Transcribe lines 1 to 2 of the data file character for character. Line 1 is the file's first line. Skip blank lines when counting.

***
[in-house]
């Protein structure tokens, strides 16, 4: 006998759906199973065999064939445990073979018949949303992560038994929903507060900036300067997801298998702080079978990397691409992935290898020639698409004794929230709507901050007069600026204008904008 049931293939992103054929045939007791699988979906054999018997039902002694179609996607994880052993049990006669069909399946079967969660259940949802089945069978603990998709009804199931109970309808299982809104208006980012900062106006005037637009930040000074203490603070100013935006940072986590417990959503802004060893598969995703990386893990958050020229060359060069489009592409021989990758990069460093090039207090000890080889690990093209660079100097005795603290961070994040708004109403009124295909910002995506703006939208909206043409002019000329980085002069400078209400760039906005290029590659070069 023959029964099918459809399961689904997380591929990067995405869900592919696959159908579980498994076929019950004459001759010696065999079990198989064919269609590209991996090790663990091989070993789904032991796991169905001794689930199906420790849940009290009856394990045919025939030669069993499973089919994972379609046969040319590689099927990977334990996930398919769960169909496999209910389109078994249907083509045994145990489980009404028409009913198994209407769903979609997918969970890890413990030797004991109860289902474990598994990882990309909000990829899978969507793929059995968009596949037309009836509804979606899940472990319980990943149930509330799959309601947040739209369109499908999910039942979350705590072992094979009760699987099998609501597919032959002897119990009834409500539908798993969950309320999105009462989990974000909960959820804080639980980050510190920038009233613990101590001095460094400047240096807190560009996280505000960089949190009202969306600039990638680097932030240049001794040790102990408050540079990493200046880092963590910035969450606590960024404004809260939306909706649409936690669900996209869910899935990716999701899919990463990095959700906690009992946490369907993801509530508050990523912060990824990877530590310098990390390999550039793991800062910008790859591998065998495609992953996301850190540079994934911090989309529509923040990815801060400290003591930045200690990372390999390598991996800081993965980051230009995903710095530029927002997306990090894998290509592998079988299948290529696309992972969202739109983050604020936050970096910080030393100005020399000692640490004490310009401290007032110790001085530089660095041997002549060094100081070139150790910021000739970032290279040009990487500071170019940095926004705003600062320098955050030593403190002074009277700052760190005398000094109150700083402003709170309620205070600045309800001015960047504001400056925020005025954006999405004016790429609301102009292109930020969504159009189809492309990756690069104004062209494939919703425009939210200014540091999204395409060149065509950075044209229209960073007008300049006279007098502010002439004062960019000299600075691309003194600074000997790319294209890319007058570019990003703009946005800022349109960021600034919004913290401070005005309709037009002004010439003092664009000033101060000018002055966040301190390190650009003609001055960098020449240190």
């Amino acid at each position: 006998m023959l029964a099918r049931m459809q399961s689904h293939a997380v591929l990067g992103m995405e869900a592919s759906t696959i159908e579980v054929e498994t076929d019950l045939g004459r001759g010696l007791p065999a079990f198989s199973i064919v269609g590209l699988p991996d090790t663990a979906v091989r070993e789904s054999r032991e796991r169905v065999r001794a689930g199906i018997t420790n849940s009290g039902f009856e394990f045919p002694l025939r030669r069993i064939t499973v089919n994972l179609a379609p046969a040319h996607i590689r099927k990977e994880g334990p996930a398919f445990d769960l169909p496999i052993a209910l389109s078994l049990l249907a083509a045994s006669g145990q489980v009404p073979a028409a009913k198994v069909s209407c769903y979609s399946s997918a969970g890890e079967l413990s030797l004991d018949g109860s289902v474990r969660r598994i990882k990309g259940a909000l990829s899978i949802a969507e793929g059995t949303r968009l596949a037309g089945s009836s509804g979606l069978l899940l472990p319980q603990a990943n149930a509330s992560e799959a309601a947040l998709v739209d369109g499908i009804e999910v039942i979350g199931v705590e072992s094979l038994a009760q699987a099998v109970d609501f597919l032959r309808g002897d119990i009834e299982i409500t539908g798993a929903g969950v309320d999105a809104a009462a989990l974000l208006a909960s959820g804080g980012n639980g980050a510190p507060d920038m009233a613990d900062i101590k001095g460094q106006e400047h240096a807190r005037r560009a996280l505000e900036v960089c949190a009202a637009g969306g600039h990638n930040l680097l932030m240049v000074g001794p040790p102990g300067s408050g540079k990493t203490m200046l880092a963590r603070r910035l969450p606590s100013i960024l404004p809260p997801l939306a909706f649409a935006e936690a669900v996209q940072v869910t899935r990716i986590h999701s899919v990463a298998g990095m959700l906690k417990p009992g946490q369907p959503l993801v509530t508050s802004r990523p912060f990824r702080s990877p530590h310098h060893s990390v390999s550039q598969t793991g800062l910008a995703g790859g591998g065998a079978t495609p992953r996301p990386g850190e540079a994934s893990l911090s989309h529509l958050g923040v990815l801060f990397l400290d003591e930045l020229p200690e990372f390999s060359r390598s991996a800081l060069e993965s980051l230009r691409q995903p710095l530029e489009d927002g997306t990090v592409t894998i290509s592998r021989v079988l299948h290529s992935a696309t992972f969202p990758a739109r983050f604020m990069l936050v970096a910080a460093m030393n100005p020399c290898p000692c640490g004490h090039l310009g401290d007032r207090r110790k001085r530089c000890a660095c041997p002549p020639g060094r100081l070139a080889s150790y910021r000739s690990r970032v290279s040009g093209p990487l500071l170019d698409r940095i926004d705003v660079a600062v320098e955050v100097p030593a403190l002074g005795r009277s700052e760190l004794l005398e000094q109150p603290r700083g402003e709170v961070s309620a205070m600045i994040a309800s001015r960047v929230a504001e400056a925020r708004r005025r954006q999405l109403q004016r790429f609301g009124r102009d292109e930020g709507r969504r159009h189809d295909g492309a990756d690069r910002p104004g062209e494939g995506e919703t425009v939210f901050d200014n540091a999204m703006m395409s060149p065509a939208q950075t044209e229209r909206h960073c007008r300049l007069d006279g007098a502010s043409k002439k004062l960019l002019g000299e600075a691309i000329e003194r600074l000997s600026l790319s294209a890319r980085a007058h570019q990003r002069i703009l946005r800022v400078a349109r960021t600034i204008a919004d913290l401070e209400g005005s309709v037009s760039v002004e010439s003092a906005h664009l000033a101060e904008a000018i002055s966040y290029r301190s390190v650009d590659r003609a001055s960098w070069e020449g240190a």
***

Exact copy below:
[in-house]
């Protein structure tokens, strides 16, 4: 006998759906199973065999064939445990073979018949949303992560038994929903507060900036300067997801298998702080079978990397691409992935290898020639698409004794929230709507901050007069600026204008904008 049931293939992103054929045939007791699988979906054999018997039902002694179609996607994880052993049990006669069909399946079967969660259940949802089945069978603990998709009804199931109970309808299982809104208006980012900062106006005037637009930040000074203490603070100013935006940072986590417990959503802004060893598969995703990386893990958050020229060359060069489009592409021989990758990069460093090039207090000890080889690990093209660079100097005795603290961070994040708004109403009124295909910002995506703006939208909206043409002019000329980085002069400078209400760039906005290029590659070069 023959029964099918459809399961689904997380591929990067995405869900592919696959159908579980498994076929019950004459001759010696065999079990198989064919269609590209991996090790663990091989070993789904032991796991169905001794689930199906420790849940009290009856394990045919025939030669069993499973089919994972379609046969040319590689099927990977334990996930398919769960169909496999209910389109078994249907083509045994145990489980009404028409009913198994209407769903979609997918969970890890413990030797004991109860289902474990598994990882990309909000990829899978969507793929059995968009596949037309009836509804979606899940472990319980990943149930509330799959309601947040739209369109499908999910039942979350705590072992094979009760699987099998609501597919032959002897119990009834409500539908798993969950309320999105009462989990974000909960959820804080639980980050510190920038009233613990101590001095460094400047240096807190560009996280505000960089949190009202969306600039990638680097932030240049001794040790102990408050540079990493200046880092963590910035969450606590960024404004809260939306909706649409936690669900996209869910899935990716999701899919990463990095959700906690009992946490369907993801509530508050990523912060990824990877530590310098990390390999550039793991800062910008790859591998065998495609992953996301850190540079994934911090989309529509923040990815801060400290003591930045200690990372390999390598991996800081993965980051230009995903710095530029927002997306990090894998290509592998079988299948290529696309992972969202739109983050604020936050970096910080030393100005020399000692640490004490310009401290007032110790001085530089660095041997002549060094100081070139150790910021000739970032290279040009990487500071170019940095926004705003600062320098955050030593403190002074009277700052760190005398000094109150700083402003709170309620205070600045309800001015960047504001400056925020005025954006999405004016790429609301102009292109930020969504159009189809492309990756690069104004062209494939919703425009939210200014540091999204395409060149065509950075044209229209960073007008300049006279007098502010002439004062960019000299600075691309003194600074000997790319294209890319007058570019990003703009946005800022349109960021600034919004913290401070005005309709037009002004010439003092664009000033101060000018002055966040301190390190650009003609001055960098020449240190």